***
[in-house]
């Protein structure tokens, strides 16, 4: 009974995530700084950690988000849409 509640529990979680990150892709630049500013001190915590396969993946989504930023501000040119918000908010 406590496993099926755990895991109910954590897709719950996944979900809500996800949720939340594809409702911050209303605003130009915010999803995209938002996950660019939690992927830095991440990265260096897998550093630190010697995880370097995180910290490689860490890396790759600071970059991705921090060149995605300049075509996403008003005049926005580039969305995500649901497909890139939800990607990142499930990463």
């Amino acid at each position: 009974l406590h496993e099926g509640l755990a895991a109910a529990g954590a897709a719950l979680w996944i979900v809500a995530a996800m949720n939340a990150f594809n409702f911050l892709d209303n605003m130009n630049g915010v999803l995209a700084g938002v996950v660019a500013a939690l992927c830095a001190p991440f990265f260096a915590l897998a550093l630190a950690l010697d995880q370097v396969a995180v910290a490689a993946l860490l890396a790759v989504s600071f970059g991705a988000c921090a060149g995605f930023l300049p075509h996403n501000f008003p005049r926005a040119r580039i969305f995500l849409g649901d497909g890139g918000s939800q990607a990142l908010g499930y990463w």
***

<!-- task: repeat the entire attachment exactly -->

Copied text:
[in-house]
């Protein structure tokens, strides 16, 4: 009974995530700084950690988000849409 509640529990979680990150892709630049500013001190915590396969993946989504930023501000040119918000908010 406590496993099926755990895991109910954590897709719950996944979900809500996800949720939340594809409702911050209303605003130009915010999803995209938002996950660019939690992927830095991440990265260096897998550093630190010697995880370097995180910290490689860490890396790759600071970059991705921090060149995605300049075509996403008003005049926005580039969305995500649901497909890139939800990607990142499930990463």
């Amino acid at each position: 009974l406590h496993e099926g509640l755990a895991a109910a529990g954590a897709a719950l979680w996944i979900v809500a995530a996800m949720n939340a990150f594809n409702f911050l892709d209303n605003m130009n630049g915010v999803l995209a700084g938002v996950v660019a500013a939690l992927c830095a001190p991440f990265f260096a915590l897998a550093l630190a950690l010697d995880q370097v396969a995180v910290a490689a993946l860490l890396a790759v989504s600071f970059g991705a988000c921090a060149g995605f930023l300049p075509h996403n501000f008003p005049r926005a040119r580039i969305f995500l849409g649901d497909g890139g918000s939800q990607a990142l908010g499930y990463w």